Make sure it really is a small drink

A survey by Liverpool Trading Standards has shown wine-drinkers may be drinking more alcohol than they think.

Legally, wine by the glass can be sold in quantities of 125ml, 175ml and 250ml, and over time much of the licensed trade moved towards a 175ml glass as their standard glass of wine.

In 2010 the government introduced legislation to make it easier for consumers to buy smaller size drinks, by making it a mandatory condition that all licensed premises are able to provide a 125ml measure of wine to consumers, and that they advertise this fact.

Trading standards officers in Liverpool visited 45 licensed premises across the city, including bars and restaurants, to check what consumers were given when buying wine by the glass.

In the undercover operation, officers ordered a ‘small’ glass of wine. In only five of the premises did the seller ask the customer what size they wanted or automatically supply a 125ml glass. The majority of glasses supplied were much larger, ranging between 140ml and 220ml.

In addition, 27 of the premises (60%) were unaware of the mandatory licence requirement to make available a 125ml glass of wine if requested, and only 22 had the correct equipment for supplying a 125ml quantity of wine.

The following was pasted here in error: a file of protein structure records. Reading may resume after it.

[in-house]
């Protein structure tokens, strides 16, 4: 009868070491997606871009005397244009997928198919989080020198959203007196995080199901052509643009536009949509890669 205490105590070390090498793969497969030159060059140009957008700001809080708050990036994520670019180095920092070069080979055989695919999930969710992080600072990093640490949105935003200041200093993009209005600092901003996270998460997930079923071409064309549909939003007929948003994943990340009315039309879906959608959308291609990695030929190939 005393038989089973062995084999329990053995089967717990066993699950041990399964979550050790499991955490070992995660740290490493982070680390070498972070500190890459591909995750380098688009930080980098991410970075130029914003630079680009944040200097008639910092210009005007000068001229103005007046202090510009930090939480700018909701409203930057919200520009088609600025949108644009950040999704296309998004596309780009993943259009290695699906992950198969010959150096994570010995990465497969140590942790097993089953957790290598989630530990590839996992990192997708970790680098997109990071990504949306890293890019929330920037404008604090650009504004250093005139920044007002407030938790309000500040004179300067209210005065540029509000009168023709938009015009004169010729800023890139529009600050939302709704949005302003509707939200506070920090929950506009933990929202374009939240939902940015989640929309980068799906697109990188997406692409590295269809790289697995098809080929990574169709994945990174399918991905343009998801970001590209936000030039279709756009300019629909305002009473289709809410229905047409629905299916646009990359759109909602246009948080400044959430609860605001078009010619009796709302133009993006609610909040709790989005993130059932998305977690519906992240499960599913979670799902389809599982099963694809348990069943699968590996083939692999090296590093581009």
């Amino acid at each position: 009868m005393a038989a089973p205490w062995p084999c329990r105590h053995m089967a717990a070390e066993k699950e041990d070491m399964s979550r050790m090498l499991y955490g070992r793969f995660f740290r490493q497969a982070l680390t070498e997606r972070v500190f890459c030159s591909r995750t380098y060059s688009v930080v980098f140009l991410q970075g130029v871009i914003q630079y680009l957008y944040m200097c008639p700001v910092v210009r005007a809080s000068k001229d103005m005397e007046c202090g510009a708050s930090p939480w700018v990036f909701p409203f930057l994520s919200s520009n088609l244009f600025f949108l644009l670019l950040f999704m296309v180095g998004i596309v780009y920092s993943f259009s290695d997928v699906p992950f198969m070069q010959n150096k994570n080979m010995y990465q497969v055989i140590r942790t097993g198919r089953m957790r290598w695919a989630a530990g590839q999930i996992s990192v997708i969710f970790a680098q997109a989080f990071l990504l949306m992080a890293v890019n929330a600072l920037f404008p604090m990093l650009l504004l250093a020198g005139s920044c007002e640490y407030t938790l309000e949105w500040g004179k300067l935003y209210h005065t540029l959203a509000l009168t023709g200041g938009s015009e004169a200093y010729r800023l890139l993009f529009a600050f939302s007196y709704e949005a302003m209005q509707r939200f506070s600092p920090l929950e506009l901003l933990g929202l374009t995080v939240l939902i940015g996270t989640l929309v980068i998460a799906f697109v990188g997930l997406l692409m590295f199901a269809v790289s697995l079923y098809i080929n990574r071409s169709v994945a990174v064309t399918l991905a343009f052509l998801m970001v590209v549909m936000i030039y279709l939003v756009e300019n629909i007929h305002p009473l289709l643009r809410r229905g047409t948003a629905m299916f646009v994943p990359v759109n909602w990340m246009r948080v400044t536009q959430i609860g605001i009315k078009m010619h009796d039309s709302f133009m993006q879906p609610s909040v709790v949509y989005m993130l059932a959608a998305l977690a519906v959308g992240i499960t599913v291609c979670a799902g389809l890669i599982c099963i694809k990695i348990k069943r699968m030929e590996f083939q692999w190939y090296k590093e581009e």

The premises visited were given advice on complying with the law but the survey results suggest an overall lack of awareness in the licensed trade about the requirement to provide smaller measures for customers. Trading standards officers will be making sure that other licensed premises, not visited during the survey, are also complying.

Councillor Tim Moore, city council cabinet member, said: “This is the time of the year when many people try and cut down on their drink consumption ,make healthier choices and keep to the recommended number of alcohol units. But it is going to be difficult for them to keep to their New Year resolutions if they are being served a bigger drink than they think they are getting.

“It is important for consumers to know that if they are out having a drink they have the option to buy only a small measure of alcohol, such as a 125ml glass of wine, which has fewer units, and it is important bars and restaurants provide this option.

“There are clear health implications about this- people, may think they are only having a small glass of wine but they are having much more alcohol; than they realise. It is important we get this message over both to the consumer and the licensed trade.”
• The recommended units of alcohol are: For women a maximum of 14 and men 21 units per week, with 2-3 and 3-4 units per day respectively.

A ‘small’ wine is 1.5 units, so two glasses is effectively the top limit for women. In some of the restaurants visited the two glasses of wine served would be almost twice the maximum recommended daily unit intake.


Liverpool Waterfront